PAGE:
In the Incarnation, God became one with us in Jesus Christ.  God, whose love desired to be in fellowship and communion with us, offered God's self to us, and became human, so that we could partake of the divine nature and be united with God (2 Peter 1).  In return, all we can offer to God is ourselves:  all we can do is offer our heart as a mansion in which God may dwell, a vessel through which God may love.


Thursday, December 29, 2011

St. Thomas Becket


O God, our strength and our salvation, who didst call thy servant Thomas Becket to be a shepherd of thy people and a defender of thy Church: Keep thy household from all evil and raise up among us faithful pastors and leaders who are wise in the ways of the Gospel; through Jesus Christ the shepherd of our souls, who liveth and reigneth with thee and the Holy Spirit, one God, for ever and ever.



Wednesday, December 28, 2011

Holy Innocents



They scarcely waked before they slept,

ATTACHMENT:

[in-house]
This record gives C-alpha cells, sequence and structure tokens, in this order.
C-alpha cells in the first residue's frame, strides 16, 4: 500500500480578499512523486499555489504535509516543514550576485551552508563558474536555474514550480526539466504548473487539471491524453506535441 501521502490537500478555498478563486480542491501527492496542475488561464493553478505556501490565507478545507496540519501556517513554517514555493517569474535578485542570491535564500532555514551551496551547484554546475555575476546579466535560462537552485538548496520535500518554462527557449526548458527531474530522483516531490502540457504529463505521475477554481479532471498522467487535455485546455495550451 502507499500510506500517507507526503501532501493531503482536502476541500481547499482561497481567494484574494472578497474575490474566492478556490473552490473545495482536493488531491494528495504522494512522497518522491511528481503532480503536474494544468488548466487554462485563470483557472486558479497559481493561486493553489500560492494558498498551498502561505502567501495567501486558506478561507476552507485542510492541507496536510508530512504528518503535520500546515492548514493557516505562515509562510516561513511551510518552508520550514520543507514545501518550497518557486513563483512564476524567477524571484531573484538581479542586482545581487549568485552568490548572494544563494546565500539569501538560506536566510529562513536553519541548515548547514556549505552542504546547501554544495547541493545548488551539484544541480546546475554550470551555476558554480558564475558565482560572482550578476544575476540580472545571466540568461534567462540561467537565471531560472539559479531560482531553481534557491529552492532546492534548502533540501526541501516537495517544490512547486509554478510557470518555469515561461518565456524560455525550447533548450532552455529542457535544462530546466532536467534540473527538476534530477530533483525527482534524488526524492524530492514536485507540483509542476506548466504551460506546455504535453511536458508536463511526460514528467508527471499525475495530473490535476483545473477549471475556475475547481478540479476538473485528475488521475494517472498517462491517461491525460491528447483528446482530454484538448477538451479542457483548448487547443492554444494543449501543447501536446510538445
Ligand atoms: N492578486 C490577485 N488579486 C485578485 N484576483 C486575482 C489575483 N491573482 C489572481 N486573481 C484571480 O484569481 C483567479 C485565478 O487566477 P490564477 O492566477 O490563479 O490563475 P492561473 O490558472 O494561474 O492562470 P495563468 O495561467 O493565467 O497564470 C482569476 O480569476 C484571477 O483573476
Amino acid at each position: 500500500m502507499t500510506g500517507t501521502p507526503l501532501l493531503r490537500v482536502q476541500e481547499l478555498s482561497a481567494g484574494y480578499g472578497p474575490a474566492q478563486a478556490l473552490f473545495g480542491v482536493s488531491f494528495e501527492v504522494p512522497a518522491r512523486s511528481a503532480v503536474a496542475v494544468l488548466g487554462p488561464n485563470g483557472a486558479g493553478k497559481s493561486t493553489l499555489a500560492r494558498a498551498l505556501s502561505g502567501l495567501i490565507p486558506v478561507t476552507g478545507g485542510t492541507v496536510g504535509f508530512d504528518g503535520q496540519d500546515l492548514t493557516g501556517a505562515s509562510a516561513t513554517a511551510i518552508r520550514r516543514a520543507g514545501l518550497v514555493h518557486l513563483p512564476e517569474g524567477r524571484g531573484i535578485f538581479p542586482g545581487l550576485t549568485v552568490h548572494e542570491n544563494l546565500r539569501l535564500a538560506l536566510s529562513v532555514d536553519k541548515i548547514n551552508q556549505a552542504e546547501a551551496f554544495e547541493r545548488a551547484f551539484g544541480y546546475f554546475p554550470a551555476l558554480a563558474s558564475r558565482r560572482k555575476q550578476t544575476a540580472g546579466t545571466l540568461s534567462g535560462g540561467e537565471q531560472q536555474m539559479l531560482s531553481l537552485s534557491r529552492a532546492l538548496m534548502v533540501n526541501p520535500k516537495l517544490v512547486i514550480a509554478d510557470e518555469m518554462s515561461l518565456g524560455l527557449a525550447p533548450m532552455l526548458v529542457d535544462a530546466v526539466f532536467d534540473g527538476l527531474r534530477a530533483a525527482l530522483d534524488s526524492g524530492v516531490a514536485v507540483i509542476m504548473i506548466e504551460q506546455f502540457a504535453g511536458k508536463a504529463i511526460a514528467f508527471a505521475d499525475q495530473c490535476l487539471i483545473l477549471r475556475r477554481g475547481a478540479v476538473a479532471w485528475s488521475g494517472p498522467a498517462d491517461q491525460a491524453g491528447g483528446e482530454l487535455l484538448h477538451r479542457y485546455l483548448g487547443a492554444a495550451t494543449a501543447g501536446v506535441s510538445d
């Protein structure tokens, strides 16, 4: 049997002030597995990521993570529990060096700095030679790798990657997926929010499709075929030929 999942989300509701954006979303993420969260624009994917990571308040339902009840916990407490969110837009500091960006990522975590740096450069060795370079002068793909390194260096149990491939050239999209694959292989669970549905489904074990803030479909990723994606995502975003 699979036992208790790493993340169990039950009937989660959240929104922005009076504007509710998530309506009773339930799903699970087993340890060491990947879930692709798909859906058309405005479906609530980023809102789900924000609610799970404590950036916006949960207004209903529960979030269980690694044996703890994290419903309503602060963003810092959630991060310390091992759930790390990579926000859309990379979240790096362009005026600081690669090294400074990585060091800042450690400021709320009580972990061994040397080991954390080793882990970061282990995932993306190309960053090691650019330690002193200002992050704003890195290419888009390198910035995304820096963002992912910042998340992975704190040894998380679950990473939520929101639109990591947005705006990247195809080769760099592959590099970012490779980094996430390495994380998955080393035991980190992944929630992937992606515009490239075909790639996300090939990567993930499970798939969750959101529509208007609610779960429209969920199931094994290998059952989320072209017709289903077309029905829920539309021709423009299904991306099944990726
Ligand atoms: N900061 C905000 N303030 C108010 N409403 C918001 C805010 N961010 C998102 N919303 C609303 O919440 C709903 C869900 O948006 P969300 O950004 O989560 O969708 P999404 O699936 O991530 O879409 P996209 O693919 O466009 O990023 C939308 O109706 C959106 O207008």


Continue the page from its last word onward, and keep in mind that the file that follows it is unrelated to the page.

They scarcely wept before they laughed;

They drank indeed death’s bitter draught,

But all its bitterest dregs were kept

And drained by Mothers while they wept.



From Heaven the speechless Infants speak:

Weep not (they say), our Mothers dear,

For swords nor sorrows come not here.

Now we are strong who were so weak,

And all is ours we could not seek.



We bloom among the blooming flowers,

We sing among the singing birds;

Wisdom we have who wanted words:

here morning knows not evening hours,

All’s rainbow here without the showers.



And softer than our Mother’s breast,

And closer than our Mother’s arm,

Is here the Love that keeps us warm

And broods above our happy next.

Dear Mothers, come: for Heaven is best.

Christina Rosseti

Triumph of the Innocents  William Holman Hunt

Unspotted lambs to follow the one Lamb,
Unspotted doves to wait on the one Dove;
To whom Love saith, 'Be with Me where I am,'
And lo their answer unto Love is love.

For tho' I know not any note they know,
Nor know one word of all their song above,
I know Love speaks to them, and even so
I know the answer unto Love is love.

Christina Rosseti

Holy Innocents, pray for us.

We remember before God this day all victims of violence, and all bereaved parents who have lost a child.



Tuesday, December 27, 2011

St John the Evangelist